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More Tower Workers Die Amid Major Network Upgrades


JimBob
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'The race to build out advanced cellphone networks in the U.S. has contributed to a spike in deaths among tower workers, making this one of the industry's deadliest years and drawing fresh scrutiny from federal regulators.

 

At least 10 workers have died in falls from communication towers so far this year, and three more were seriously injured. That included four climbers who have fallen from U.S. cell sites so far this month, including one on Saturday.

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OSHA has estimated there are roughly 10,000 workers in the U.S. communication tower industry. Ten deaths may not seem like a huge number, but it is enough proportionally to rank the industry among the deadliest in the country.

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Construction managers say there is so much work this year that many crews are working around the clock and haven't taken days off in weeks. One project manager said crews are working 12- or 16-hour days and, when they get tired, forget to clip on safety lines or clip them on improperly.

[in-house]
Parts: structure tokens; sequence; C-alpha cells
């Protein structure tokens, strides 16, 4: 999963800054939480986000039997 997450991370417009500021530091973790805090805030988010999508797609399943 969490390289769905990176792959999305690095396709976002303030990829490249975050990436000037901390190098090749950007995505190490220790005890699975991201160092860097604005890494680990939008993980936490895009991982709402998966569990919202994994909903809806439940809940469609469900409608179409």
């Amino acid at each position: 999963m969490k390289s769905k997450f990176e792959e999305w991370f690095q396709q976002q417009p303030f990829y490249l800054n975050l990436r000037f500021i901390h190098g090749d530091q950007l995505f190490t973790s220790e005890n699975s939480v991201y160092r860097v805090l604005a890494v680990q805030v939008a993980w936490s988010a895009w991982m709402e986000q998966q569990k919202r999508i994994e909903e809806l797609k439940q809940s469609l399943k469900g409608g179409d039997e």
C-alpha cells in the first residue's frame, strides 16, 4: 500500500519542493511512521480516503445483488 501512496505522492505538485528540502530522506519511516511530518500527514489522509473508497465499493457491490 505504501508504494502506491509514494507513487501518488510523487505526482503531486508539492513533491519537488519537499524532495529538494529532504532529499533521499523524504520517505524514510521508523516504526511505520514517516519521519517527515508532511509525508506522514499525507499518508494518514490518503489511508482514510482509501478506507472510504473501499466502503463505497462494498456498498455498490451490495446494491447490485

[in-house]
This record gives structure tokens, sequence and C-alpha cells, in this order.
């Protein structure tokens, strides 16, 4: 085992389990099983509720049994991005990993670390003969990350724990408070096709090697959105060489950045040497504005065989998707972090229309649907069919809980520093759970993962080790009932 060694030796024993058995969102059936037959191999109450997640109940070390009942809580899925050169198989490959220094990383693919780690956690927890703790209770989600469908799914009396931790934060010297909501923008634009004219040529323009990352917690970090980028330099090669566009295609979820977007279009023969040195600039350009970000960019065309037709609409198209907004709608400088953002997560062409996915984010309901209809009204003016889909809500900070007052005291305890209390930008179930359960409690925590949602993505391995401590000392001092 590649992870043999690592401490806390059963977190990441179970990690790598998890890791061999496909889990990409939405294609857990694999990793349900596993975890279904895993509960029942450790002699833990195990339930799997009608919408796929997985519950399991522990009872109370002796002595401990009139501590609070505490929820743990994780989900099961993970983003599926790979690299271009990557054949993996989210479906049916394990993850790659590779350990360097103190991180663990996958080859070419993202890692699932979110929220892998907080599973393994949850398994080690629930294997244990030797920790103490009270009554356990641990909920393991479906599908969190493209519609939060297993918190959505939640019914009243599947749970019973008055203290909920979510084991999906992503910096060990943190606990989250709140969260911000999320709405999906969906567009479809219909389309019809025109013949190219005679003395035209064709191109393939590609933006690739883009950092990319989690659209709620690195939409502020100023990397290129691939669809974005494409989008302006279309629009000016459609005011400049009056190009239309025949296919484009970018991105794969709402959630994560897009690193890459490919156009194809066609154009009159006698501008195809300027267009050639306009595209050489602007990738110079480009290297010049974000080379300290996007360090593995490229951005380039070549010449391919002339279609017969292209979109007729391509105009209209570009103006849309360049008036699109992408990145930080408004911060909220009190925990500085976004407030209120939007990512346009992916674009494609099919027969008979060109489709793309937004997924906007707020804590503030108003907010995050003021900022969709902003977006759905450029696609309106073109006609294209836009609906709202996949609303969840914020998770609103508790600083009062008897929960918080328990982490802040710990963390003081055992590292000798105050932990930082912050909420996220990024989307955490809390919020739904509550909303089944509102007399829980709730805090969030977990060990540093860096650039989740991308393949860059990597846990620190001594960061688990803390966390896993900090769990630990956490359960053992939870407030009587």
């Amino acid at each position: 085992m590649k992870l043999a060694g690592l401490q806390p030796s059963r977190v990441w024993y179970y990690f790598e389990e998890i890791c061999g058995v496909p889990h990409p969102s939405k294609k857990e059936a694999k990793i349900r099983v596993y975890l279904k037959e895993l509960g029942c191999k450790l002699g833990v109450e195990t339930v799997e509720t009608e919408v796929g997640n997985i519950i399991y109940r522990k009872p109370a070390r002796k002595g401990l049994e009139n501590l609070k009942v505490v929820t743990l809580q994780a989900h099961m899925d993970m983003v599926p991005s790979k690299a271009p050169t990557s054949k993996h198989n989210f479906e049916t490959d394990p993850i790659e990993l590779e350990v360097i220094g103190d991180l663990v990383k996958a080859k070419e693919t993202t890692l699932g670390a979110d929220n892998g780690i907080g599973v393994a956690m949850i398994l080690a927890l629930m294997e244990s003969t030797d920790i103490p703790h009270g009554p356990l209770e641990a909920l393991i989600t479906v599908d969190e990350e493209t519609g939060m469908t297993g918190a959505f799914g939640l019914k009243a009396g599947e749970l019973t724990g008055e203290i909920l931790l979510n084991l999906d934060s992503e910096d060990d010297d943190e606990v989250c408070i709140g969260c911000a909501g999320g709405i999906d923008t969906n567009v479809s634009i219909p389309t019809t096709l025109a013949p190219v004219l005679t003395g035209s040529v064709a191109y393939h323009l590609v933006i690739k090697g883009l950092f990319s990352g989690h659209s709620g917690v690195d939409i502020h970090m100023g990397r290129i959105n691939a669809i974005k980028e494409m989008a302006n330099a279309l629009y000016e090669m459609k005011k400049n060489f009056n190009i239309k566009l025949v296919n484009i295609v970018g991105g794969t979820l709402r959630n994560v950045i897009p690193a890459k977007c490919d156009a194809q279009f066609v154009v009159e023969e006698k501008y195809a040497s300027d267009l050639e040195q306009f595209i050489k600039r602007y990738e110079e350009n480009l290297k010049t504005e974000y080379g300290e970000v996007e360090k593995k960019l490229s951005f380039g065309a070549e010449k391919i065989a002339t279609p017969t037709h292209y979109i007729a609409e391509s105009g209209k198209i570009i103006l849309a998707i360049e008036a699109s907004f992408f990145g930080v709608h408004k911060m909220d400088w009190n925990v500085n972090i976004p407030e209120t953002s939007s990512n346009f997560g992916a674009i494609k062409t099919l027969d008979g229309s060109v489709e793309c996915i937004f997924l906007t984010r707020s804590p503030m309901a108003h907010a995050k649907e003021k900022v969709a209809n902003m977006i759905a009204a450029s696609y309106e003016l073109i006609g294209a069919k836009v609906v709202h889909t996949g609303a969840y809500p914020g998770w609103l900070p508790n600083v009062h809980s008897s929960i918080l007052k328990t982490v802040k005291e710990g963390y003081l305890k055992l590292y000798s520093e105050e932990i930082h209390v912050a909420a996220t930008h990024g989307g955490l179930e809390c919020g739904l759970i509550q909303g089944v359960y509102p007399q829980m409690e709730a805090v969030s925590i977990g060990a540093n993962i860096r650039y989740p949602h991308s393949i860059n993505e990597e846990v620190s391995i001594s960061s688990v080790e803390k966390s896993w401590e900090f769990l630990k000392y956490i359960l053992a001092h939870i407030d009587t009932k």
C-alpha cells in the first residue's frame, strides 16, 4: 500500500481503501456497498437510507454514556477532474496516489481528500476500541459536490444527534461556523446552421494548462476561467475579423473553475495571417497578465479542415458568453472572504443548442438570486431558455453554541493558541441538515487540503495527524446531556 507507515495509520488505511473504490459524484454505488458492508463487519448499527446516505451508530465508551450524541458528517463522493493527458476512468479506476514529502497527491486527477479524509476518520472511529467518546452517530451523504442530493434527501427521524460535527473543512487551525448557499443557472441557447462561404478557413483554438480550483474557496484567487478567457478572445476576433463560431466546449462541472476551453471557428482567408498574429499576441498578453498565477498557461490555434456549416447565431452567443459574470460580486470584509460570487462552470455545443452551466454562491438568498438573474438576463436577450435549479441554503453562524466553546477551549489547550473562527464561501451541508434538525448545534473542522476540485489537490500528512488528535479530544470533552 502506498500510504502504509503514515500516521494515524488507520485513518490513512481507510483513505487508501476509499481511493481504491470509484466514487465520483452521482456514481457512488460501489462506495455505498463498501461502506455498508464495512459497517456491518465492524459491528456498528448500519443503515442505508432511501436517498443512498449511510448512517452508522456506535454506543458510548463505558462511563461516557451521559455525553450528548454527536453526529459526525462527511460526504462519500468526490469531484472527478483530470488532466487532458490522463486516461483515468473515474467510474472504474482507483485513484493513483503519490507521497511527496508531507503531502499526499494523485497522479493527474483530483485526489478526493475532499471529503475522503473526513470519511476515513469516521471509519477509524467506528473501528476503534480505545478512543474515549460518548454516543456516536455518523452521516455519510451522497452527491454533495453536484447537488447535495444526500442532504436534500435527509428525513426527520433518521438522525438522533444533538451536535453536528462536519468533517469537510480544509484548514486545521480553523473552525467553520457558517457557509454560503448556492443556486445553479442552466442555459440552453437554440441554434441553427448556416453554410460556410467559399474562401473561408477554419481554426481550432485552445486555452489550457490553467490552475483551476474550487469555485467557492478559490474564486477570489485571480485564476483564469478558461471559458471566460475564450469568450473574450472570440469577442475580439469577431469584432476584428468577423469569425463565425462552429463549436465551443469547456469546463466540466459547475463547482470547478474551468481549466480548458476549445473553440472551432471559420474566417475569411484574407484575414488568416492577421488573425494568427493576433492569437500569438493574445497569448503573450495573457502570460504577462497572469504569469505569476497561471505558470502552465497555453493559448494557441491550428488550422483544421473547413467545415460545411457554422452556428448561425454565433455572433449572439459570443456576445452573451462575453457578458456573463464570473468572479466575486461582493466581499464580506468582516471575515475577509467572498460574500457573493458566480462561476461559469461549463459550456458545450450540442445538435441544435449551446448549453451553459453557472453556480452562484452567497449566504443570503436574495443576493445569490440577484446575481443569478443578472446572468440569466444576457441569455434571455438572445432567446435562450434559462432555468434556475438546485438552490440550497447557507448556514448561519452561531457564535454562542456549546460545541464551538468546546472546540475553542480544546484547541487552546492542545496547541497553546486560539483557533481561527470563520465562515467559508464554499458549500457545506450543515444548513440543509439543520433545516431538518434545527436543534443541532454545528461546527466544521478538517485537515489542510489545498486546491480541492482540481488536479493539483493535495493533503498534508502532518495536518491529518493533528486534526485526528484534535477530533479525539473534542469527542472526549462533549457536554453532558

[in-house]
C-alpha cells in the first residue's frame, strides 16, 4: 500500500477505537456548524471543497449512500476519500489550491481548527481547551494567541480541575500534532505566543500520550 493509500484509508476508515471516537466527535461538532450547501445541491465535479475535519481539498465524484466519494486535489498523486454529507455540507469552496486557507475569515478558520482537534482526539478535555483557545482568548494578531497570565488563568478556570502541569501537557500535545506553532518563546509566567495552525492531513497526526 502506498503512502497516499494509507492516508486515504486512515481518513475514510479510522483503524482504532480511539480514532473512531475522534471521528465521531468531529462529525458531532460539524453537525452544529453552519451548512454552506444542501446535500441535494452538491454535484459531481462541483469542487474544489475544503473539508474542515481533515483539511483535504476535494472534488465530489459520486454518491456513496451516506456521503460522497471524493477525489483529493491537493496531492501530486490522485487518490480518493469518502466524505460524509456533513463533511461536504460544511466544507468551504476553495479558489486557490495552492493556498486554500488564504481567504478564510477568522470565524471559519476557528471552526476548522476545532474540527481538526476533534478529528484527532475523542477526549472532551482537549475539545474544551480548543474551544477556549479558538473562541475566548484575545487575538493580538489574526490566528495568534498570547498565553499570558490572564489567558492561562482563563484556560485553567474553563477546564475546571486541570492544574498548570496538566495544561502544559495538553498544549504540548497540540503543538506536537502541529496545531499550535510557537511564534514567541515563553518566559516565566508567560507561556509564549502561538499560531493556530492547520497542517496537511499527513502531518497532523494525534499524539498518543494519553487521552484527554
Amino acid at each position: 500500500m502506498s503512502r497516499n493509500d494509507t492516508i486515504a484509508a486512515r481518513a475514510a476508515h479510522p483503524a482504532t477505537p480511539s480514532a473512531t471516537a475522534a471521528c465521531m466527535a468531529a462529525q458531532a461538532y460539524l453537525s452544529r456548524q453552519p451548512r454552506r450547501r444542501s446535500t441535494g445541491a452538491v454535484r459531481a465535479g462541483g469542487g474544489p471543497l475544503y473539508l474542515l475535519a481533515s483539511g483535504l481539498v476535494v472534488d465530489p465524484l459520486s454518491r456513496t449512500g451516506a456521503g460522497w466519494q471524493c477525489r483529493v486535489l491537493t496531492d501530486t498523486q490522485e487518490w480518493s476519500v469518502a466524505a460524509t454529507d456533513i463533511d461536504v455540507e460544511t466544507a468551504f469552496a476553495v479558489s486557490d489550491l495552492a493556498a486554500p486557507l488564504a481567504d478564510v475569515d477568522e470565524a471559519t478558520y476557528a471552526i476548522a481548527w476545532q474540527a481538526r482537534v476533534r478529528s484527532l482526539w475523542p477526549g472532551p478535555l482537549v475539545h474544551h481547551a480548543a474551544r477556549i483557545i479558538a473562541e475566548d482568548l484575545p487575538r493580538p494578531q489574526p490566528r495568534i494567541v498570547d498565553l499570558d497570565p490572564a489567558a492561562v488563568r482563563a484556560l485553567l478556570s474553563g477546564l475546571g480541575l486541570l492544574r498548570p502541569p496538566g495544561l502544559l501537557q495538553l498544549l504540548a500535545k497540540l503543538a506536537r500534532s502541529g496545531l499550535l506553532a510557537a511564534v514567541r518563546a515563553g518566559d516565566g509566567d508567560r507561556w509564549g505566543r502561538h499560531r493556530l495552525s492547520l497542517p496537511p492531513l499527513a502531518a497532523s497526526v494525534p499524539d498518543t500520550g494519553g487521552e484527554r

Workers climb towers hundreds of feet high to replace surfboard-sized antennas and perform general maintenance, such as replacing cables and fixing broken equipment. Constantly attaching and reattaching a safety harness as climbers move about the tower can cut into speed.

 

Earlier this month, two climbers fell at Sprint sites. John Dailey, 49 years old, died after falling roughly 200 feet from a tower in North Carolina. He was attempting to connect his safety harness to the tower when he fell, said a spokesman for the North Carolina Department of Labor. David Huynh was working on a Sprint site at the edge of a cemetery in Eugene, Ore., when an aerial lift he was standing in tipped over, police said. Mr. Huynh is in critical condition at Oregon Health & Science University hospital in Portland, said a hospital spokeswoman.

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Alcatel-Lucent is one of three major contractors managing Sprint's builds, and in May the company instituted a Tower Construction Acceleration Program, which pays contractors a $3,000 bonus for finishing a site on time with no defects. A manager at one contracting company, who pointed out that some jobs pay $12,000 per site, said the bonuses encourage them to work more quickly.

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Payman Biazarikari, an Iranian immigrant, had been in the U.S. for two weeks when he fell about 160 feet to his death earlier this month on a job for nTelos, according to the Waynesboro, Va., police department. nTelos is a wireless carrier operating in several Southeastern states.'

 

MK-CF732_CLIMBE_G_20130821173604.jpg

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Even though it is sad, I don't blame the bonus on the rash of accidents.  As Mike Rowe puts it. "Safety Third"  There are times when you choose to skip safety for expedience sake.  Yes accidents can be avoided, and with the genie lift in the picture, raises questions about what step were skipped, was the ground soft, on a hill, etc?